Global Spine J 2016; 06(08): 780-785
DOI: 10.1055/s-0036-1582392
Original Article
Georg Thieme Verlag KG Stuttgart · New York

Postoperative Cerebrospinal Fluid Leak Rates with Subfascial Epidural Drain Placement after Intentional Durotomy in Spine Surgery

Tianyi Niu1, Derek S. Lu1, Andrew Yew1, Darryl Lau2, Haydn Hoffman1, David McArthur1, Dean Chou2, Daniel C. Lu1, 3
  • 1Department of Neurosurgery, University of California, Los Angeles, California, United States
  • 2Department of Neurological Surgery, University of California, San Francisco, California, United States
  • 3Brain Research Institute, University of California, Los Angeles, California, United States
Further Information

Address for correspondence

Daniel C. Lu, MD, PhD
Department of Neurosurgery, University of California
650 Charles E. Young Drive South, Center for Health Sciences 74-129
Los Angeles, CA 90095
United States   

Publication History

19 November 2015

25 February 2016

Publication Date:
13 April 2016 (eFirst)

 

Abstract

Study Design Retrospective chart review.

Objective Postoperative cerebrospinal fluid (CSF) leak is a known complication of intraoperative durotomy. Intraoperative placement of subfascial epidural drains following primary dural repair has been proposed as a potential management strategy to prevent formation of CSF cutaneous fistula and symptomatic pseudomeningocele. Here we describe our experience with subfascial drain after intentional durotomy.

Methods Medical records of patients who underwent placement of subfascial epidural drains during spinal procedures with intentional intraoperative durotomies over a 4-year period at two institutions were retrospectively reviewed. Primary outcomes of interest were postoperative CSF cutaneous fistula or symptomatic pseudomeningocele formation.

Results Twenty-five patients were included. Mean length of follow-up was 9.5 months. Twelve patients (48%) underwent simultaneous arthrodesis. The average duration of the drain was 5.3 days with average daily output of 126.5 mL. Subgroup analyses revealed that average drain duration for the arthrodesis group was 6.33 days, which is significantly greater than that of the nonfused group, which was 3.7 days (p = 0.016). Similarly, the average daily drain output for the arthrodesis subgroup at 153.1 mL was significantly higher than that of the nonfused subgroup (86.8 mL, p = 0.04). No patient developed postoperative CSF cutaneous fistula or symptomatic pseudomeningocele or had negative sequelae associated with overdrainage of CSF. One patient had a delayed wound infection.

Conclusions The intraoperative placement of subfascial epidural drains was not associated with postoperative development of CSF cutaneous fistula, symptomatic pseudomeningocele, overdrainage, or subdural hematoma in the cases reviewed. Subfascial closed wound drain placement is a safe and efficacious management method after intentional spinal durotomies. It is particularly helpful in those who undergo simultaneous arthrodesis, as those patients have statistically higher daily drain output and longer drain durations.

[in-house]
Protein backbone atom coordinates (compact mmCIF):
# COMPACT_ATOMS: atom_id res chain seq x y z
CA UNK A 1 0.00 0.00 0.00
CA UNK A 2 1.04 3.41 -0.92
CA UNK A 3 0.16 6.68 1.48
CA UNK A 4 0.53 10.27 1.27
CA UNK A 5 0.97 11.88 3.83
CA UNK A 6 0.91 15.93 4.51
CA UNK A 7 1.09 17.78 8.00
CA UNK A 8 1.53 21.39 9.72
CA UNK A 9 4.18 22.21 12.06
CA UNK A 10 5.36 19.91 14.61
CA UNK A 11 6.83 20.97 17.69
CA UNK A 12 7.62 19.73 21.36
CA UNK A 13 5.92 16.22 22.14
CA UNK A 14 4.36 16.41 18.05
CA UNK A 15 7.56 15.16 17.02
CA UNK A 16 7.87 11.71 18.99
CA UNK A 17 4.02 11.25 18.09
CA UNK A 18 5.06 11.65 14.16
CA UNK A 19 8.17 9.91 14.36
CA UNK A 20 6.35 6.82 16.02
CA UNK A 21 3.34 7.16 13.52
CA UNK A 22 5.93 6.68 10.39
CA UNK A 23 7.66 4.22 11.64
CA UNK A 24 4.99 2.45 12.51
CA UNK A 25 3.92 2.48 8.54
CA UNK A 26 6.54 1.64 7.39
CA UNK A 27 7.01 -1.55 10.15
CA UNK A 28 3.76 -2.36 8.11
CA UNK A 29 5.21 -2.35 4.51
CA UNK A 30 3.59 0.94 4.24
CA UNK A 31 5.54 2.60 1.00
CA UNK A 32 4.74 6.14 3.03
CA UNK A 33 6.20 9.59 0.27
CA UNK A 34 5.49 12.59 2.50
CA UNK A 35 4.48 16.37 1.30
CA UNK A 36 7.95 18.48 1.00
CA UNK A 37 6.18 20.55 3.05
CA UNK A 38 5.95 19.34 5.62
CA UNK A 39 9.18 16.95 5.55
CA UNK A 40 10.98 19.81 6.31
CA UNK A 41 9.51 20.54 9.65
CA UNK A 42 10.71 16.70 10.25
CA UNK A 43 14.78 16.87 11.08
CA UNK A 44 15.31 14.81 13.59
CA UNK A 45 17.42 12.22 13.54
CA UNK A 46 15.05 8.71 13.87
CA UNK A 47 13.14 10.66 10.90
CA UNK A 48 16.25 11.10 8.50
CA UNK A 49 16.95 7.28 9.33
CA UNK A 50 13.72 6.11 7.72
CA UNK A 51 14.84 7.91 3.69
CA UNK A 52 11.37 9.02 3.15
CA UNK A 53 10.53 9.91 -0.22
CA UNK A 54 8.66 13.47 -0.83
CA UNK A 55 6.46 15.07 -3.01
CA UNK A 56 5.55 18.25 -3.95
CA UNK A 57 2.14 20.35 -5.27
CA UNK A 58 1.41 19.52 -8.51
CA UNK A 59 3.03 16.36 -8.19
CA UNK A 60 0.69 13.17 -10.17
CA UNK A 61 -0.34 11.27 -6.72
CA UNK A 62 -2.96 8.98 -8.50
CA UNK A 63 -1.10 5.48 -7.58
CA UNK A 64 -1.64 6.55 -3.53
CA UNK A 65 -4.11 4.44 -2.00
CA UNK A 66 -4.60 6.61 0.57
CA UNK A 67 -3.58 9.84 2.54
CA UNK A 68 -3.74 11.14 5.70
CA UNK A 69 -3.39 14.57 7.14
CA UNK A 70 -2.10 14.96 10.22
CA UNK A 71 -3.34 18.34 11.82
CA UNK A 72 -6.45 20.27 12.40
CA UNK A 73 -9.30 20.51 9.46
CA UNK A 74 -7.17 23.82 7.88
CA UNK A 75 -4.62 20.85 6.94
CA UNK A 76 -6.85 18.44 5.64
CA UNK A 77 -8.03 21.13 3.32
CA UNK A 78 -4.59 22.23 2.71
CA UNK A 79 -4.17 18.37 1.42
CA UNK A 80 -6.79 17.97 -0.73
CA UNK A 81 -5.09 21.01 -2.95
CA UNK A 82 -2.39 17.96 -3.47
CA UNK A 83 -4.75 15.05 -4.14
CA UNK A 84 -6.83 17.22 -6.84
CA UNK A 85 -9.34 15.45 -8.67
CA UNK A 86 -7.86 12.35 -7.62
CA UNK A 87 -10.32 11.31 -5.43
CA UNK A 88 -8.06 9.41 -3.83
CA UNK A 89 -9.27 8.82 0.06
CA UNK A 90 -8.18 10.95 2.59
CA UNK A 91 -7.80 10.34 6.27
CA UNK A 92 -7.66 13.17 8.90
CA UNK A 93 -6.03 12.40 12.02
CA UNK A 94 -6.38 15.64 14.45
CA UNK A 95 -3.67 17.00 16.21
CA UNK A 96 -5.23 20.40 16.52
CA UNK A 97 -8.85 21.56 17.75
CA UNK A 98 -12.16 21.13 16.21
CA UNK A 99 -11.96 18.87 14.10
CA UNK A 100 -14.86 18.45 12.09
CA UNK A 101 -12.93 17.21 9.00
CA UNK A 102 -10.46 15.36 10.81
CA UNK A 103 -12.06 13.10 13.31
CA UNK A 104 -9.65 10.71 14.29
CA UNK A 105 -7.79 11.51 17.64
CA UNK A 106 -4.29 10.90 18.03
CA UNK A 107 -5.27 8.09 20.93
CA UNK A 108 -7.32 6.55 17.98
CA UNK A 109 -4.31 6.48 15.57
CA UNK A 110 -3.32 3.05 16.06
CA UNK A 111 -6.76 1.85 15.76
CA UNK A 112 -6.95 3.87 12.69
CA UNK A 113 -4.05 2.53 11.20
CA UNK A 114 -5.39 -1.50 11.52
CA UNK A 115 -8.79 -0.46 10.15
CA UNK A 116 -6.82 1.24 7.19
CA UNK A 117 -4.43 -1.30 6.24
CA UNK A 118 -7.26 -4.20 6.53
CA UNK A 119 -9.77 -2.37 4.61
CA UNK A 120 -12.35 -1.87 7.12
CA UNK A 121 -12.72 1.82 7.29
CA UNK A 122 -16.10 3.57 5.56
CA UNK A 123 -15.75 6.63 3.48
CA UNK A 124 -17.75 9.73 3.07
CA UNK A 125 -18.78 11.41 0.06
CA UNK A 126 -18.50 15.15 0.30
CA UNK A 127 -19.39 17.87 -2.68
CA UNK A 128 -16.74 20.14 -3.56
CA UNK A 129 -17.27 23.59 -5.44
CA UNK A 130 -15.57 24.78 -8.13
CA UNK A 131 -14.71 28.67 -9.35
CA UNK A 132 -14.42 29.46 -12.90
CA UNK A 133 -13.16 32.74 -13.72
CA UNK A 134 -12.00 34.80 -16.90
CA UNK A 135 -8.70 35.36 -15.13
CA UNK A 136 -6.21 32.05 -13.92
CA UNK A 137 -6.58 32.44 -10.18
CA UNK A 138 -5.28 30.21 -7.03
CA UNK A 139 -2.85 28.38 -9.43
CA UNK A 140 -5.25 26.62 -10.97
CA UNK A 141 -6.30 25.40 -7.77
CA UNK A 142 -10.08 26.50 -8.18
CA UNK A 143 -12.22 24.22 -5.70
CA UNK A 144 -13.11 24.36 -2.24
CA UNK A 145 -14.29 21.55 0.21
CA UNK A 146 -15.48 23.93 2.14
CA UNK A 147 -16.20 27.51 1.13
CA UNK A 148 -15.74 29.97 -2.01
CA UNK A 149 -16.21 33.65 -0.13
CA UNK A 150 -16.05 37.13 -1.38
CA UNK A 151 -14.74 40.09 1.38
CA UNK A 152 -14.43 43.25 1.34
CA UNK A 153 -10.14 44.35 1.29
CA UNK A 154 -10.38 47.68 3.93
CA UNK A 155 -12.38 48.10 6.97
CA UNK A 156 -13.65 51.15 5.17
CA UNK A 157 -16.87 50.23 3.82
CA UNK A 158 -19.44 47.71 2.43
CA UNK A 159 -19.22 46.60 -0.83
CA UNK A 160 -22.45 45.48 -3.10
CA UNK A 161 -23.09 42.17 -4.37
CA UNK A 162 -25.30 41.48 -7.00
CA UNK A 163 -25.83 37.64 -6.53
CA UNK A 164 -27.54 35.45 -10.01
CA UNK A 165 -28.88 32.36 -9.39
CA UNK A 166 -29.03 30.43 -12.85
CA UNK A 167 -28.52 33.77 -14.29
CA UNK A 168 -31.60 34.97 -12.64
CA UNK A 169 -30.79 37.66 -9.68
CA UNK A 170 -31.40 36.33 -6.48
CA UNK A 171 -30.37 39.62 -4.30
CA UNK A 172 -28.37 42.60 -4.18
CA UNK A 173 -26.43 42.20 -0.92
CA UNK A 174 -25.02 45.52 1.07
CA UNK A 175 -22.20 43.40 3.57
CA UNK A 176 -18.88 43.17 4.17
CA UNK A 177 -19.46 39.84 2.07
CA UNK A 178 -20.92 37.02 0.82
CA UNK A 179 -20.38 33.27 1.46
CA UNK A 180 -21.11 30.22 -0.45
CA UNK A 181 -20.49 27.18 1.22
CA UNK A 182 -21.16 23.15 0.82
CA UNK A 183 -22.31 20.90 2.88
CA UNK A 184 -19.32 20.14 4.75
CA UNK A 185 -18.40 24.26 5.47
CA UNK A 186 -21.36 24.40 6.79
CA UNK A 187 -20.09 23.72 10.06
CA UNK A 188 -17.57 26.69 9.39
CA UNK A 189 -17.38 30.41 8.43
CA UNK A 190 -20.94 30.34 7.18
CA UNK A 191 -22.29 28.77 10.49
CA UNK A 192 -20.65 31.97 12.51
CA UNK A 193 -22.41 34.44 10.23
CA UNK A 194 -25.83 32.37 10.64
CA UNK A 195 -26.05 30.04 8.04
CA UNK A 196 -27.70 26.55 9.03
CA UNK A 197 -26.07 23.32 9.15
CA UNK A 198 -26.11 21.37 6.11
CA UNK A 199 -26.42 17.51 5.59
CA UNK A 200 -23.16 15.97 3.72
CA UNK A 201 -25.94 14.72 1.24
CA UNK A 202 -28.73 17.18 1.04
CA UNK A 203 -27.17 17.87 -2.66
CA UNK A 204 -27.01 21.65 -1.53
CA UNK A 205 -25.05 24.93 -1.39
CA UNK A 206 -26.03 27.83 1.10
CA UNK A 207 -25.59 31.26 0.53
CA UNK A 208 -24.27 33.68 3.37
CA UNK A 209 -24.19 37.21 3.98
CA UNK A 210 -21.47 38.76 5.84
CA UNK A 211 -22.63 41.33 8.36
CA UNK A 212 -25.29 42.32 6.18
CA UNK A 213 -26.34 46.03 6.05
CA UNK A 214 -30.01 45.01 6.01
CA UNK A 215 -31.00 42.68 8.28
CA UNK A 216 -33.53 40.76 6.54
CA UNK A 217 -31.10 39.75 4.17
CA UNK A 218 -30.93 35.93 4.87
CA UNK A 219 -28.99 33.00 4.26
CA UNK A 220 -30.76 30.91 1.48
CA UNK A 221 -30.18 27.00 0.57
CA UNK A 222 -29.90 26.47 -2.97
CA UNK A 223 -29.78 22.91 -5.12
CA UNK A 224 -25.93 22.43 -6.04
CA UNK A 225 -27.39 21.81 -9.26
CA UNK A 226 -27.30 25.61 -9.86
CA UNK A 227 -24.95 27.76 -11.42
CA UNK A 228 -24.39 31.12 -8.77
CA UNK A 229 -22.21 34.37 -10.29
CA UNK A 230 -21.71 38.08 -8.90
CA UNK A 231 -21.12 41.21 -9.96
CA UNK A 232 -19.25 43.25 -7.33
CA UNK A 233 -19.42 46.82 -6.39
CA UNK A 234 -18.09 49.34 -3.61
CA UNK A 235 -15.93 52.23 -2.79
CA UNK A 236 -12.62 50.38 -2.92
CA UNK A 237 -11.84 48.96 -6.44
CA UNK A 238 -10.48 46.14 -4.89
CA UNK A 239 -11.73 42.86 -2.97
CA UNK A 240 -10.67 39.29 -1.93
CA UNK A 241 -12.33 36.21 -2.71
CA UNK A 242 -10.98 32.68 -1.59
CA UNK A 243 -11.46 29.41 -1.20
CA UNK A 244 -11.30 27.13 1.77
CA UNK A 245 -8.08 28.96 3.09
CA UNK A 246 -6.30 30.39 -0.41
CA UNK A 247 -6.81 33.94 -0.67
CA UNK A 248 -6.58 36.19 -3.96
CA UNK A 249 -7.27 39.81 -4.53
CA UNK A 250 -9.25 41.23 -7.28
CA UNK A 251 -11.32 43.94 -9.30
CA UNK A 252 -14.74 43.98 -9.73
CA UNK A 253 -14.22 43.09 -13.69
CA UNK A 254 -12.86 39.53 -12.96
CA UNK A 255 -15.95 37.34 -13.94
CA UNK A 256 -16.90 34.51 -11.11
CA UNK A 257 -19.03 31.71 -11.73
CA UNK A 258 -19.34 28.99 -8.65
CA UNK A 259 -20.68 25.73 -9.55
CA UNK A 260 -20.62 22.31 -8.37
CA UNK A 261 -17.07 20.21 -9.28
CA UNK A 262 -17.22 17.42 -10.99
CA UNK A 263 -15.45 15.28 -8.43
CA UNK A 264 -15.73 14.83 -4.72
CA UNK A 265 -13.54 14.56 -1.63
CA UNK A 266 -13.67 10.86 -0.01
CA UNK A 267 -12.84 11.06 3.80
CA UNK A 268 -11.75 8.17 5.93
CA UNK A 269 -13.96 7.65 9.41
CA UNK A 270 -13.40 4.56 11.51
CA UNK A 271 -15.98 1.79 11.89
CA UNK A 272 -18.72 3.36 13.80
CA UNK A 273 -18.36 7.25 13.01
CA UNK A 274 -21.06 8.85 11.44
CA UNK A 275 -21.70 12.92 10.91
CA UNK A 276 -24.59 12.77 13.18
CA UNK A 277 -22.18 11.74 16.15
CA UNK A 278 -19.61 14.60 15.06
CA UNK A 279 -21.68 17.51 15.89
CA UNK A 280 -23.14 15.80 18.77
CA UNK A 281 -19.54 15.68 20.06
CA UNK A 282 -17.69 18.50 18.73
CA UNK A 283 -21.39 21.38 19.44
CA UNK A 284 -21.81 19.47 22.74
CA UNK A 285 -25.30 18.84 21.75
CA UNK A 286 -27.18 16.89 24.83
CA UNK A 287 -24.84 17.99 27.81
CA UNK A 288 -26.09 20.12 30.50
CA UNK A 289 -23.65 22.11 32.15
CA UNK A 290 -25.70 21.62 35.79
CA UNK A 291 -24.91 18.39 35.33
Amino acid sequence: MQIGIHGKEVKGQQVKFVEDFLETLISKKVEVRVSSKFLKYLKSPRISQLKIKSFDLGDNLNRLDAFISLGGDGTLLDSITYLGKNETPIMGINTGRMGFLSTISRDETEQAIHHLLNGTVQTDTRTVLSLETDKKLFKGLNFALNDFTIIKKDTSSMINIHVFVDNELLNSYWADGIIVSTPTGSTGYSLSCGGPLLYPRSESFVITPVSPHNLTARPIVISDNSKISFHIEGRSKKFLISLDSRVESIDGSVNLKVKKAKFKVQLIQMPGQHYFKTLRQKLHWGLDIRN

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Introduction

Cerebrospinal fluid (CSF) leak is a recognized complication of spinal surgeries. The incidence of CSF leak during spine surgery is 2 to 5%.[1] In cases of intradural tumor removal or nerve root sacrifice, the dura is opened intentionally, thus exposing patients to the risk of CSF leak. Although most durotomies are repaired and most patients do not experience symptomatic CSF leak, it could nevertheless potentially lead to spinal headache, formation of a pseudomeningocele, wound breakdown, and subsequent leakage of CSF through the skin. Furthermore, reports exist of intracranial hemorrhage associated with CSF leak after spinal surgeries.[2] CSF leak can occur anywhere from the cervical to lumbar spine. In addition to primary closure of dura, numerous other options have been developed and are used intraoperatively in the management of a CSF leak. These include the use of fibrin glue and surgical clips in minimally invasive surgeries.[3] [4] [5] [6] [7] [8] Postoperatively, supine bed rest has been instituted to decrease the rate of CSF leak. Refractory CSF leaks have been treated with lumbar drain placement, oversewing the incision and repeat surgery.[9] [10]

Here we review our experience at two institutions with utilizing epidural subfascial drains after intentional intraoperative durotomies to prevent CSF leak. We take particular interest in cases of concurrent durotomy and arthrodesis, the latter of which is now commonly performed to enhance spinal column stability in patients with iatrogenic or pathologic spinal instability. Arthrodesis and instrumentation are associated with a relatively high rate of bleeding, often necessitating drain placement to avoid postoperative hematoma or seroma, the pressure of which could cause neurologic symptoms that may require reoperation.[11] [12] In patients who undergo durotomies and arthrodesis, the dilemma is whether an epidural subfascial suction drain should be placed, given the potential of exacerbating the CSF leak. Here we present our experience at two institutions with utilization of epidural subfascial drain placement after intentional intraoperative durotomies.